Last week passed like a whirlwind. Wednesday was her pre-op, and on Thursday Ellis had her MRI and heart cath.
Till Tuesday I avoided having the conversation with Ellis, but Alison, the Child Life Specialist from the hospital, recommended talking about it the day before the pre-op; too far in advance would unnecessarily raise her anxiety and not telling her the truth would make her mistrustful of me and the whole process. Much to my relief, Alison emailed me excellent ideas on what to say and how to say it.
It went something like this:
Now that you are a big girl and already four years old, the doctors need to check how much your heart has grown. Remember how doctors take special pictures of your heart. They are going to do that again, but this time you will take a hospital sleep medicine that smells like cotton candy. We may have to spend one night at the hospital and you can bring your favorite toy and blankie. Would you like to help me pack?
When Ellis heard that we were making a trip to the hospital, she put one hand on her hip and with her other hand, she slowly tapped her index finger on her lips. “Mommy, do you think that’s a good idea?” she asked.
I tried to be funny and flexed both my arms like weightlifters, made a silly face, and said that the doctors will be surprised to see her heart so strong and powerful. She chuckled, probably out of charity, but her eyes welled up with tears. I have to admit it was a pathetic attempt on my part to console her.
Elliot looked up from what he was doing and frowned at me. He gets defensive when someone other than himself makes his sister cry. His eyes turned red and his voice shook when he asked what he would he do if he wanted to play dinosaurs with Ellis. I reiterated the same monologue while he kept wiping his eyes with the back of his right hand.
It was overwhelming. When I promised toy surprises after we get through the next couple of days well, they cheered up a bit. I kept checking the clock to see when Chris would get home and he could field their questions. Ellis was adamant in telling me that she wanted to stay home and to call the doctor to cancel the appointment. Elliot was trying to squeeze in as much time playing dinosaurs with Ellis that evening. Out of the blue, he asked me what he would do if he needed me the next day. I told him to call me on daddy’s phone.
My heart was troubled too. It’s never easy to see Ellis in the hospital and Elliot experience separation anxiety. We three are almost always together!
Now that a few days have passed, last week seems like one long continuous day. Nevertheless, I’m happy to report that Ellis had no complications from the heart cath procedure and we were discharged that afternoon. The doctors took precautionary measures and used new kinds of medicine to prevent the side effects she experienced last time after her heart cath: side effects from the anesthesia and the contrast dye on her kidney. Meeting with Allison at the pre-op was helpful and prepared Ellis for what to expect during her MRI and heart cath procedures. Dolls were used to explain the roles of the doctor, mommy, and the patient, and Ellis played the nurse role in taping up the cath sites, on the neck and leg, with bandages, placing the anesthesia mask over the doll’s mouth and nose, taping the medicine straw (IV line) on the doll’s hand.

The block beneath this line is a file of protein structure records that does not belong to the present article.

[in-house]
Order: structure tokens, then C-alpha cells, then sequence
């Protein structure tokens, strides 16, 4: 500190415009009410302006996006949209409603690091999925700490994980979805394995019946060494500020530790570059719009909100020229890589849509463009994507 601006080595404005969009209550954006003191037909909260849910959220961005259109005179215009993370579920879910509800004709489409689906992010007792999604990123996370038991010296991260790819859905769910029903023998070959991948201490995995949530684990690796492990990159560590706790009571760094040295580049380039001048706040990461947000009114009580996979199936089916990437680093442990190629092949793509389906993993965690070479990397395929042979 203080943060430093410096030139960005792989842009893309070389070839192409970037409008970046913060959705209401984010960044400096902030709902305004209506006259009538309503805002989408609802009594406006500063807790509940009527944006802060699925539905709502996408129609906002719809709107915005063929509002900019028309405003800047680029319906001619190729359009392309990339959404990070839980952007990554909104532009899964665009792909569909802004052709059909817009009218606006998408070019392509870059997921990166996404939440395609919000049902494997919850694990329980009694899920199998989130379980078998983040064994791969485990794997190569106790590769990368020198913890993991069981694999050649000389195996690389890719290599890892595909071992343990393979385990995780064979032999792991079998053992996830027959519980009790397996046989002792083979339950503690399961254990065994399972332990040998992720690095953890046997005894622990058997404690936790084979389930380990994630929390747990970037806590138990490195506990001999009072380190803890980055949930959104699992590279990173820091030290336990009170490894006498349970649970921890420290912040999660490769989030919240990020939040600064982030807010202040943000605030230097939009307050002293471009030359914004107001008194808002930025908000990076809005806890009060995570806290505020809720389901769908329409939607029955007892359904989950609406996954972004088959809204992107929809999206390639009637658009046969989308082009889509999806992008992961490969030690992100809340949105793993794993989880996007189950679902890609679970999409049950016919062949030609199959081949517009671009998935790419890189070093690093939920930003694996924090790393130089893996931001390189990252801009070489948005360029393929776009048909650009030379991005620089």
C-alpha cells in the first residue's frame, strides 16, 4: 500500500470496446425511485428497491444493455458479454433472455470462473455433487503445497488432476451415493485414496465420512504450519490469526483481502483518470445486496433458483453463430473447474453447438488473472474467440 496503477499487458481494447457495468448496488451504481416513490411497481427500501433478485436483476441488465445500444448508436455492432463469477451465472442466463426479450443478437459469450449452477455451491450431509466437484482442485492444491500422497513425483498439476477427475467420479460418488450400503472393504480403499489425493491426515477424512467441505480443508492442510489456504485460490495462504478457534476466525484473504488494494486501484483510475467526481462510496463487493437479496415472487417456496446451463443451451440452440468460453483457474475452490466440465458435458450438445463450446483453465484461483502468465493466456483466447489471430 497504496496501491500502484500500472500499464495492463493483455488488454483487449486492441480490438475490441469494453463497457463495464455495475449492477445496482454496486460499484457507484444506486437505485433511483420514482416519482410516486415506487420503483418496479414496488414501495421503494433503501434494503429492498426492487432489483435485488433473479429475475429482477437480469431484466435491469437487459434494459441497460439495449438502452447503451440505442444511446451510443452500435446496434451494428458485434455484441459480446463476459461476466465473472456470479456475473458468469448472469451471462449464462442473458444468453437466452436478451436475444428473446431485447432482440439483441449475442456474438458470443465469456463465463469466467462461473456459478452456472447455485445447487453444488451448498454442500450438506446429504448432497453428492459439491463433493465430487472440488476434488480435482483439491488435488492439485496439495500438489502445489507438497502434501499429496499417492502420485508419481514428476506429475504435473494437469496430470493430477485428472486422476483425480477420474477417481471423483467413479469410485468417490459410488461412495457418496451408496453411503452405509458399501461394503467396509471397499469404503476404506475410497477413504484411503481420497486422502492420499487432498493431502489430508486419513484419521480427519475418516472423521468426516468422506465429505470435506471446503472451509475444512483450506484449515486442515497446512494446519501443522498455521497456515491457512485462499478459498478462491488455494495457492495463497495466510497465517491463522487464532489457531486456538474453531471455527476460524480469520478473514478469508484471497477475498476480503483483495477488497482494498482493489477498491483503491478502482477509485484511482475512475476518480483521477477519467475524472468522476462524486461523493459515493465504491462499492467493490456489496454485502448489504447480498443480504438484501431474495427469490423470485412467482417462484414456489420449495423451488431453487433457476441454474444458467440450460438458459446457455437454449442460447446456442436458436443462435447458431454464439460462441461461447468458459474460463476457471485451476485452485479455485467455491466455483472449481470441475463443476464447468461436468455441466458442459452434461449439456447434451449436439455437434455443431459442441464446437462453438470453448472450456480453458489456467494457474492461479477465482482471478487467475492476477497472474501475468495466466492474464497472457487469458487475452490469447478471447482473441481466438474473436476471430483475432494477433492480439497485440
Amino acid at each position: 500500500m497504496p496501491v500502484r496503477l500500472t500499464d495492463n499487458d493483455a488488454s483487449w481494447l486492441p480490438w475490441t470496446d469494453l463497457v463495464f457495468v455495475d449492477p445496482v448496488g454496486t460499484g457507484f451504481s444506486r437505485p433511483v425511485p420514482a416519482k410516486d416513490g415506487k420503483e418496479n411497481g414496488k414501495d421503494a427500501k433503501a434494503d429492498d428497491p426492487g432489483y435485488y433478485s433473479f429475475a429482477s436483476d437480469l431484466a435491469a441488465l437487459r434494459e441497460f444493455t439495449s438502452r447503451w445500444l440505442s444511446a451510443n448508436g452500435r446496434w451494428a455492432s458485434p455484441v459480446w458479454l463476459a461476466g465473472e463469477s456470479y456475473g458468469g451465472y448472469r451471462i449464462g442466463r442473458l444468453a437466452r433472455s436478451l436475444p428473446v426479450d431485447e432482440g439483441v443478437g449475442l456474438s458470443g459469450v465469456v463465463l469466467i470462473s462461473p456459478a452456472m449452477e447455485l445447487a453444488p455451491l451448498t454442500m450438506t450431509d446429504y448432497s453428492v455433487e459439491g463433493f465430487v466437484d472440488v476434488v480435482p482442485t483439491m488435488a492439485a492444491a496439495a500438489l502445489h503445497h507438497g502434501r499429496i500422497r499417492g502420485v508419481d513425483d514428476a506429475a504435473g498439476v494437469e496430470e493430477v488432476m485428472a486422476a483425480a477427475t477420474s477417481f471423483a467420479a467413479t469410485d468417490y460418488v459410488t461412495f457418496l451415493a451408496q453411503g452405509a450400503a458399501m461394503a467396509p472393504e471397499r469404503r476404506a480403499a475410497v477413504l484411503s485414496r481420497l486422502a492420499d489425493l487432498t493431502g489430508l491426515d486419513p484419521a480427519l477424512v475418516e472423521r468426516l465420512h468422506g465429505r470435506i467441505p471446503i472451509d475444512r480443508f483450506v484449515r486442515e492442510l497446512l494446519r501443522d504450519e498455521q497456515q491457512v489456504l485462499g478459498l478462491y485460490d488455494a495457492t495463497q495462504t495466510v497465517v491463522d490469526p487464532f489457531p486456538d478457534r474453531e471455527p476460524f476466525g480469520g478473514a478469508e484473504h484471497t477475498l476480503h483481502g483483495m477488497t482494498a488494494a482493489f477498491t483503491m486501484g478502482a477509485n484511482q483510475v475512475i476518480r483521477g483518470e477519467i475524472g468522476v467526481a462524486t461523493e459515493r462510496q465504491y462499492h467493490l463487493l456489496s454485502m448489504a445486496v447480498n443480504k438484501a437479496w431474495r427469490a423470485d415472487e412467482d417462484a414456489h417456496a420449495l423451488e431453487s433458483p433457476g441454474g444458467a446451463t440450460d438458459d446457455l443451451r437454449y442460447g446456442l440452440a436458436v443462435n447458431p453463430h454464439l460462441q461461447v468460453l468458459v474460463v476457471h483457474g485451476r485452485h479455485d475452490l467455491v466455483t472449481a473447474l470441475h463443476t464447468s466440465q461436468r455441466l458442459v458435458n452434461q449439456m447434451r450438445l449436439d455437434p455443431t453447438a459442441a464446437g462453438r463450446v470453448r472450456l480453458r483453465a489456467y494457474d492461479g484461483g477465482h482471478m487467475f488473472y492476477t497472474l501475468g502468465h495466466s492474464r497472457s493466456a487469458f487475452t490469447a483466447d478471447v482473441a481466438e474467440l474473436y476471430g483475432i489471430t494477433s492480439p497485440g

What surprised me was Ellis’ maturity and resilience. She seemed timid at first and did not want to talk to Alison and the other doctors we met with. Slowly she warmed up when she realized that it was only a consult day – just talking. No painful pokes involved. She did not cry once during the entire pre-op visit and on the day of the actual procedures. When we came home and recounted the day to her older brother and daddy, she said that the whole thing was “easy peasy” and “not scary at all.”
We won’t know the results of the data for the next week or two. The MRI folks need to analyze the data and then the medical team reviews and decides which surgery is needed next, valve repair or the third staged surgery called the Fontan.
These hospital trips wear us out physically, mentally, emotionally, spiritually, and life comes to a standstill. Survival mode kicks in and we go on autopilot. In this blurry fog, we are grateful for friends who lighten our load and share their kindness with us.
Friends, thank you so much for the encouraging texts, phone calls, impromptu visits, coffee for mama, and food for the family! We are blessed! When we feel stretched thin and worn out, someone reaches out and lifts our spirits! Just amazing.
Waiting begins again, but we’re in no rush to get back to the hospital for the next procedure. They can take all the time they need. For now the four of us are going back to our normal routines and enjoying the sweet slowness of time that summer brings.